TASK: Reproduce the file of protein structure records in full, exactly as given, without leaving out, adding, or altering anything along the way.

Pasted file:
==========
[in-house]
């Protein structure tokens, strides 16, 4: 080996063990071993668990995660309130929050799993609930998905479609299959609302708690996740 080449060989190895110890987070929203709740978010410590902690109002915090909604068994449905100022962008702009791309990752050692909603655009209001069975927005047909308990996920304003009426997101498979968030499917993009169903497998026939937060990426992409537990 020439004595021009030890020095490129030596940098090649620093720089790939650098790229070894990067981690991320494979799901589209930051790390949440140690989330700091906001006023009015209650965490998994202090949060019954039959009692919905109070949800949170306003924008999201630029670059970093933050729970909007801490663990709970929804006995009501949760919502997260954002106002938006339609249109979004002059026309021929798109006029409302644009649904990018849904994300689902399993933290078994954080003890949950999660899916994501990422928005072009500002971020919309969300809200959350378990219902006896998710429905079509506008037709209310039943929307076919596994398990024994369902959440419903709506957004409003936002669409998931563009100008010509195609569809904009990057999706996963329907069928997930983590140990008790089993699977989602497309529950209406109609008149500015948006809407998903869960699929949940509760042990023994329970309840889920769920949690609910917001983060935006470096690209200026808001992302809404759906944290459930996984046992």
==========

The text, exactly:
[in-house]
């Protein structure tokens, strides 16, 4: 080996063990071993668990995660309130929050799993609930998905479609299959609302708690996740 080449060989190895110890987070929203709740978010410590902690109002915090909604068994449905100022962008702009791309990752050692909603655009209001069975927005047909308990996920304003009426997101498979968030499917993009169903497998026939937060990426992409537990 020439004595021009030890020095490129030596940098090649620093720089790939650098790229070894990067981690991320494979799901589209930051790390949440140690989330700091906001006023009015209650965490998994202090949060019954039959009692919905109070949800949170306003924008999201630029670059970093933050729970909007801490663990709970929804006995009501949760919502997260954002106002938006339609249109979004002059026309021929798109006029409302644009649904990018849904994300689902399993933290078994954080003890949950999660899916994501990422928005072009500002971020919309969300809200959350378990219902006896998710429905079509506008037709209310039943929307076919596994398990024994369902959440419903709506957004409003936002669409998931563009100008010509195609569809904009990057999706996963329907069928997930983590140990008790089993699977989602497309529950209406109609008149500015948006809407998903869960699929949940509760042990023994329970309840889920769920949690609910917001983060935006470096690209200026808001992302809404759906944290459930996984046992």